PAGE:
It’s all about the birds, but to find the birds, you need to find the plants they love being around. The San Elijo Ecological Reserve hosts more than 250 species of shore and water birds in part because they are attracted to the multiple plant communities found here, which include coastal sage scrub, salt marsh, and riparian. It's a beautiful area to learn about the differences found in each of these plant communities and to see how one transitions into another.
From the trailhead overlooking the large flat expanse of the lagoon, head down the slope to the right into a shady area of tall willows and western cottonwoods. Behind a bench on the right, a large brown lump on the hillside is the exposed root of wild-cucumber. You'll find plenty of plants here. Coastal deerweed, monkeyflower, bedstraw, California encelia, coreopsis, and look for wild snapdragon mixed in with California buckwheat and blue elderberry. Other plant species you’ll see along the way are typical coastal sage scrub plants including lemonadeberry, toyon, California sagebrush, black sage, laurel sumac, and arroyo willow.
After about 0.25 miles, the trail turns left, and sage scrub gives way to an open flat area closer to small channels. The trail loops back inland to higher, drier ground. Turn right at the main trail to return to your car, or for a longer hike, go left toward I-5. Pay attention to the dense vegetation near the freeway and have your binoculars at the ready. You might hear the California gnatcatcher or, in summer, least Bell’s vireo. As you return, enjoy the view of the steep, north-facing slope of the lagoon, covered in spots with dense chaparral as well as tenacious non-native orange nasturtium.
Finally, look for the San Elijo Nature Center across the lagoon on Manchester Avenue. Another trail beyond a metal gate leads down past saltbush plants to an observation area level with the lagoon. This is a favorite spot for birders, so be sure to bring your binoculars.
We’ve rated the difficulty for this hike easy, with minimal elevation gain. Before you go, check to ensure the trail is open. More detailed information about the area can be found at San Elijo Lagoon Ecological Reserve.
You’ll find tons of plants and plenty of birds that love them, so make sure to grab your binoculars. Take notice of the wildlife that changes along with the different plant communities, which shift dramatically with minimal changes in elevation.
Toward the water, salt marsh plants like spiny rush, pickleweed, salt grass, and alkali-heath dominate. Endangered bird species like Belding’s savannah sparrow (Passerculus sandwichensis beldingi) and the light-footed Ridgway’s rail (Rallus obsoletus levipes)—known as the light-footed clapper rail for many years—inhabit the marsh. With the elimination of 75% of southern California salt marsh areas, the breeding area for Belding’s savannah sparrow is limited. It is distinguished from other sparrows by a yellow patch in front of each eye. The light-footed Ridgway’s rail has seen more than 90% of its needed coastal wetland areas eliminated, with degradation continuing. There is concern about its low genetic diversity and interchange with isolated populations.
Watch for mullets (Mugil cephalus) jumping out of the water. During the fall and winter migration, shorebirds and ducks explore the mud or shallow water for tiny crustaceans. Terns dart overhead, white-tailed kites (Elanus leucurus) hover over the marsh, ospreys (Pandion haliaetus) make their rounds, and great blue herons (Ardea herodias) stalk their prey.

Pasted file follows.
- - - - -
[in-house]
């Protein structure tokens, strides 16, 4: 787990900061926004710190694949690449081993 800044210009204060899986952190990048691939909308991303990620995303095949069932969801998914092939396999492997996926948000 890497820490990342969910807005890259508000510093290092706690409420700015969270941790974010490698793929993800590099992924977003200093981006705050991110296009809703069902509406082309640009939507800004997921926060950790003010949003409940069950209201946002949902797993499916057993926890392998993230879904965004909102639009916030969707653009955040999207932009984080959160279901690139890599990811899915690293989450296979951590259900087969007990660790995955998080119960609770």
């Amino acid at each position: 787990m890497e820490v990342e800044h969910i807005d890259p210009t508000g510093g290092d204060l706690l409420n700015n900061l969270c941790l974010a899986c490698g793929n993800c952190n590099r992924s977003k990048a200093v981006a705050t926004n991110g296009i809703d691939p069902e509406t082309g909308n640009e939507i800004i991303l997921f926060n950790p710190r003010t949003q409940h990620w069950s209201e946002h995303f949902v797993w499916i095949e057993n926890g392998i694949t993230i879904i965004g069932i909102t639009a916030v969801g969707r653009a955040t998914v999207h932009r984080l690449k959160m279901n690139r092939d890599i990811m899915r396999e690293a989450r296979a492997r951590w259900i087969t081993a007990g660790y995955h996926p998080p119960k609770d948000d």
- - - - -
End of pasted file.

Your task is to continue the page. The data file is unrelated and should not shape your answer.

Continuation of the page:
Great blue herons are large blue-gray birds yet weigh only about 4.5 to 5.5 pounds, thanks in part to their hollow bones. As stalkers, great blue herons often stand motionless in the water, waiting for their next meal to swim by before quickly stabbing it with their sharp beak. These birds are able to hunt both day and night, with night vision enabled by the high percentage of rod-type photoreceptors in their eyes. The snowy egret (Egretta thula) is another prey-stalking bird you may see. Slender birds, their brilliant white plumage makes them stand out. The especially long and wispy plumage on their backs, necks, and heads is produced during the breeding season. These feathers were once prized in the fashion industry, particularly for hat plumes, and hunting decimated the population. It started recovering in the 1930s with the passing of laws protecting the birds. Other birds with brilliant white plumage that you may see include the great egret and the juvenile little blue heron.
In recent years, Lagoon Conservancy volunteers have removed non-native castor bean plants, and consequently, the native blue elderberry (Sambucus nigra subsp. caerulea) is now more abundant. Kumeyaay ancestors used this plant to make a variety of things from musical instruments to fire drills to bows. Berry juice was used as a dye for basket making. Blue elderberry fruit is also a favorite food source for many bird species. The fruits ripen in the late summer and turn a deep bluish-purple to black color, which is often masked by whitish powder. The fruit is used to make jams, jellies, syrup, and wine. This species is widespread and can be found from San Diego’s coast up into the mountains and all across the western United States, southwest Canada, and northern Mexico.
While on the trail, take special care to listen for the California gnatcatcher (Polioptila californica californica), listed as threatened by the U.S. Fish and Wildlife Service, or the least Bell’s vireo (Vireo bellii pusillus), which is listed as endangered.
From I-5 go west on Lomas Santa Fe Drive for 0.9 mile. Turn right onto North Rios Avenue. Go 0.8 mile. Park at the end of the road. GPS: N33.00367, W117.27247
Looking for more great hikes? Check out our Canyoneers page or purchase the book, Coast to Cactus: The Canyoneer Trail Guide to San Diego Outdoors.
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